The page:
Archive for February, 2013

brainIf you are studying for an exam, there is one simple technique that can boost the speed at which you learn, as well as boost comprehension.  What is it?  Talk. Not just a whisper, but stand up and talk and discuss the material, lecture, and explain.

There are several reasons why this works. First of all, have you ever noticed that when you try to explain something to someone, it often reveals whether you really know what you are talking about or not? If you make yourself verbally explain something, it helps you discover the gaps in your knowledge or reasoning. It also helps you maintain your focus, to develop memory traces that will help to get material into your long-term memory, and increases your level of concentration.

So,  do something for me, even if it feels extremely goofy. Stand up and pretend you’re in front of a class and have to explain whatever it is you are trying to learn. You will probably be surprised with just how much it shortens the path to figuring out what you know and don’t know. You do want to figure that out before you are sitting in class with an exam in front of you, don’t you?!

Trust me… it helps.

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William Penn once said, “Time is what we want most,but what we use worst.” I have found that many of my students identify poor use of their time as a major cause of their poor academic performance. Even though they know this, most of them do not know how to fix it.Image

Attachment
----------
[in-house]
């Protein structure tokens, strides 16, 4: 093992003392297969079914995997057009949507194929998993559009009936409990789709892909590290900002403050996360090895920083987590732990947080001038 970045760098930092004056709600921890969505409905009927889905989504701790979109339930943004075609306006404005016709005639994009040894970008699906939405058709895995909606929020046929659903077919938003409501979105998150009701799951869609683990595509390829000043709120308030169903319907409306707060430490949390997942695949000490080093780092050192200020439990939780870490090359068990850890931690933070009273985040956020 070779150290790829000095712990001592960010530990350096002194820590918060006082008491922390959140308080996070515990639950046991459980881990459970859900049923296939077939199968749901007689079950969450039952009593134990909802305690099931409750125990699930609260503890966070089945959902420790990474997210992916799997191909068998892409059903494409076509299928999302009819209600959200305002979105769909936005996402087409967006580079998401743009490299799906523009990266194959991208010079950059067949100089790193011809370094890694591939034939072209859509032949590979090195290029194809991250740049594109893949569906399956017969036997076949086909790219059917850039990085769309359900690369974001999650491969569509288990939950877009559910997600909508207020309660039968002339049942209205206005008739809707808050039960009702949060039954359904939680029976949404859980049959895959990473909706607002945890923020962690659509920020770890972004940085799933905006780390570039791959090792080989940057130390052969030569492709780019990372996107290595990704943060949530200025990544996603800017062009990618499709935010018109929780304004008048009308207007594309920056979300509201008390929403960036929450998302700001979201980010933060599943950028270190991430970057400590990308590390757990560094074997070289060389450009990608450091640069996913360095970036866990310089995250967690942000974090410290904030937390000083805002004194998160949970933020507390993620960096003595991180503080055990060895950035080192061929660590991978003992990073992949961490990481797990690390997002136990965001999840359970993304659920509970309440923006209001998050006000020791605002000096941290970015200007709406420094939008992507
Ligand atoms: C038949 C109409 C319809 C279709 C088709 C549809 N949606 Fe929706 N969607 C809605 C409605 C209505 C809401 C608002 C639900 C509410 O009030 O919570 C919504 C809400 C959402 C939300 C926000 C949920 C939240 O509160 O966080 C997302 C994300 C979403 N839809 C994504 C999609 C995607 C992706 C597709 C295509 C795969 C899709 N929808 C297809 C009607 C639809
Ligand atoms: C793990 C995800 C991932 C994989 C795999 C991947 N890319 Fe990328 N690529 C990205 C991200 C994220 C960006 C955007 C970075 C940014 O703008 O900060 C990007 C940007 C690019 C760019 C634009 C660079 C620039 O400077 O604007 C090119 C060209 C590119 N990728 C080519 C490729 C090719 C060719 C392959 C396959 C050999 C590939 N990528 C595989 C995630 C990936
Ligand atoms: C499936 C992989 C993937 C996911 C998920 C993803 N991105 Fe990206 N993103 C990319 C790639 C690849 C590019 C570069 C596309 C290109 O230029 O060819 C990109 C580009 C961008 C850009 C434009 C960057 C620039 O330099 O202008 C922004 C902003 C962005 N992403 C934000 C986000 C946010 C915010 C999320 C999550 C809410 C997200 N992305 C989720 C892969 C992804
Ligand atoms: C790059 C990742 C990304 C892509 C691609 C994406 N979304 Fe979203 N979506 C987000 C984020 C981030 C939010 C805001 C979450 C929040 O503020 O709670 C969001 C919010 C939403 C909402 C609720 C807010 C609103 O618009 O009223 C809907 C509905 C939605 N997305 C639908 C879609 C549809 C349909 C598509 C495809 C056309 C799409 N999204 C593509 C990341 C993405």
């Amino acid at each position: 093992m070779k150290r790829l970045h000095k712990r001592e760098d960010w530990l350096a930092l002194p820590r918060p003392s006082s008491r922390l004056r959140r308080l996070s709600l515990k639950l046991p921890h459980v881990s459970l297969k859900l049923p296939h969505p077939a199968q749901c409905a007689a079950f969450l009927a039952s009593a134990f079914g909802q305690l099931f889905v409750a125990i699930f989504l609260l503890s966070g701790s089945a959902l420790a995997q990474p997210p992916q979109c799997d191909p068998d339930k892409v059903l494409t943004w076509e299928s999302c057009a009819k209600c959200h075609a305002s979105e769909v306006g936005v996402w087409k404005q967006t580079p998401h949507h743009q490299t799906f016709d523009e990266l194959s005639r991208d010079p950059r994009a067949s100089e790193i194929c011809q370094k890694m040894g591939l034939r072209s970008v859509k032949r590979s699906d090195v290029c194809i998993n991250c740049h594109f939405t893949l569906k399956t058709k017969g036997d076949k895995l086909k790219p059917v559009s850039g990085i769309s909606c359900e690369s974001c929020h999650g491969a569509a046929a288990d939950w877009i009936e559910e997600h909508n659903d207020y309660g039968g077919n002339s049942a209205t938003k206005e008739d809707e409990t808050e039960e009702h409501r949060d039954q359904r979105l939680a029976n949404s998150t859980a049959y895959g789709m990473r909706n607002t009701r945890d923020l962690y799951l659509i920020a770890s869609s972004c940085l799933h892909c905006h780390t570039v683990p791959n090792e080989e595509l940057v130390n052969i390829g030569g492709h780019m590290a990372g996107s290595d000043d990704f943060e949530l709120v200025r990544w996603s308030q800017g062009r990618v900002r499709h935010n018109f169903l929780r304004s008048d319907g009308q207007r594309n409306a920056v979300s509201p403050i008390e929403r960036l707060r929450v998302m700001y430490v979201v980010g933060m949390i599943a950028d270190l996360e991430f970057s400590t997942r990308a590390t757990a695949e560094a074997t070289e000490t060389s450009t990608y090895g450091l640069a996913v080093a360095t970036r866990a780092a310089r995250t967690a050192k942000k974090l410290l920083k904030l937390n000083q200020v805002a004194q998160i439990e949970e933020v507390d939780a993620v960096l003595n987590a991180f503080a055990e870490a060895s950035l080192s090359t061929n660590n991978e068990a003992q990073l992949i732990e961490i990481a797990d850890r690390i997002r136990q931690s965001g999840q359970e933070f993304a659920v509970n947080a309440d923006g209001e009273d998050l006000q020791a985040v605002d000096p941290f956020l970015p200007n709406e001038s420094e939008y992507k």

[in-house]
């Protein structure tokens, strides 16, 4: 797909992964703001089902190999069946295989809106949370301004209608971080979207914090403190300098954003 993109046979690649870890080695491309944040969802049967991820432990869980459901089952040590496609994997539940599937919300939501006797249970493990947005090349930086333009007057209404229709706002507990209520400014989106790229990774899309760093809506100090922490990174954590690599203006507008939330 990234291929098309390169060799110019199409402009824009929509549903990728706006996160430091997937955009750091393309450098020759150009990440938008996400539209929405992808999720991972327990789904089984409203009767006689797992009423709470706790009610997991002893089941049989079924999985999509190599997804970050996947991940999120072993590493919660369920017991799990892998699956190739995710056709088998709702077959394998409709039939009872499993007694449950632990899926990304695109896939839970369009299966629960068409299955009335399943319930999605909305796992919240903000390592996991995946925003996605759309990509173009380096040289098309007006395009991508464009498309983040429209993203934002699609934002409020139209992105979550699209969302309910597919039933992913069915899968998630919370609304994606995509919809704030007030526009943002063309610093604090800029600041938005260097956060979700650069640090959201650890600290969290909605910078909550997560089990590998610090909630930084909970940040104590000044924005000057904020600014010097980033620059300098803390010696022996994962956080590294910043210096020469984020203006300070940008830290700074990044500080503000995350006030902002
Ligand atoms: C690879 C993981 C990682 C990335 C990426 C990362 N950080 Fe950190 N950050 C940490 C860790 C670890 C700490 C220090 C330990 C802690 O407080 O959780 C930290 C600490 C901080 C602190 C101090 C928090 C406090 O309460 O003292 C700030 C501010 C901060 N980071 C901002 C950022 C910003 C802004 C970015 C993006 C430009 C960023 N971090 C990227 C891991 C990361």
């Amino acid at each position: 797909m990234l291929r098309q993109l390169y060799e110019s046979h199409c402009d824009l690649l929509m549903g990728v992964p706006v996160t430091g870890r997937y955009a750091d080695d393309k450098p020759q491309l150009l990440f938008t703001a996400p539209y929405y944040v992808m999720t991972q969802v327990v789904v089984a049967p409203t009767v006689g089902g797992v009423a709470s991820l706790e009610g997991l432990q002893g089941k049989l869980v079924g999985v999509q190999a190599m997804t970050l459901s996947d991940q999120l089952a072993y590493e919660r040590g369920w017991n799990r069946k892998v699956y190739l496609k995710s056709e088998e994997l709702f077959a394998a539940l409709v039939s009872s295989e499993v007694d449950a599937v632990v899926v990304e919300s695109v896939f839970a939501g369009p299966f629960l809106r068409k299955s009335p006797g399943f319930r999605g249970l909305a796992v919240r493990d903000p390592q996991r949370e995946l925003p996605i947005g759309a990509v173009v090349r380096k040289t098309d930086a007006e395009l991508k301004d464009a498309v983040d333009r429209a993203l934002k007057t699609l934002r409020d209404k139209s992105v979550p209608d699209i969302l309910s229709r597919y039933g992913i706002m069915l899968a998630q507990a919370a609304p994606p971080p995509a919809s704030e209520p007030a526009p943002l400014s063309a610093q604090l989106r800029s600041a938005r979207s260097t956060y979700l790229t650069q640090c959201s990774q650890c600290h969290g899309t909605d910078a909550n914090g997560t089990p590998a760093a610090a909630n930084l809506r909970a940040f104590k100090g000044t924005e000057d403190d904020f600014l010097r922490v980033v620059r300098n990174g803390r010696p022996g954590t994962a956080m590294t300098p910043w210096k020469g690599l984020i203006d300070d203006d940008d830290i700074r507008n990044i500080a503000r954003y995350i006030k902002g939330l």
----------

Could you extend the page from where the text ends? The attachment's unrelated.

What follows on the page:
At the risk of sounding overly simplistic, I have a simple solution. Get a timer. Using a timer is an excellent strategy for dealing with time management and procrastination issues, and it is something I regularly recommend to students. Time and time again, students have returned to tell me how much this simple strategy transformed their study time.

Here are some helpful guidelines:

To-do lists are a great place to start. Once you have a to-do list, rank the items in order of importance. Then, allot a realistic amount of time to spend on each task. Tasks that will take more than an hour should be broken into 50 minute chunks. This will help you to manage your projects and designate hourly breaks help to keep you fresh.

Set a timer when you begin a project or assignment, and when the timer goes off, take a short break. Here is the most important thing about this part of the process: Time your breaks! If you are working on statistics, and you hate statistics, it is way too easy to walk away and never come back. A timer will remind you to return to the task at hand and it also limits your breaks to a specific amount of time. Typically, I recommend that students take a 5-15 minute break every 50-60 minutes. During the break, get up and do something else, even if it is something as simple as getting a drink.

Invest in a digital timer. They can be found in the kitchen supply section at many stores. You can also use the timer on your cell phone. However, if you find your cell phone is a constant distraction to you, you probably need to put it away and buy an old-fashioned timer.

I challenge you to begin using a timer today and see just how much you begin to accomplish. If you do, I guarantee your productivity will improve and your to-do list will shrink!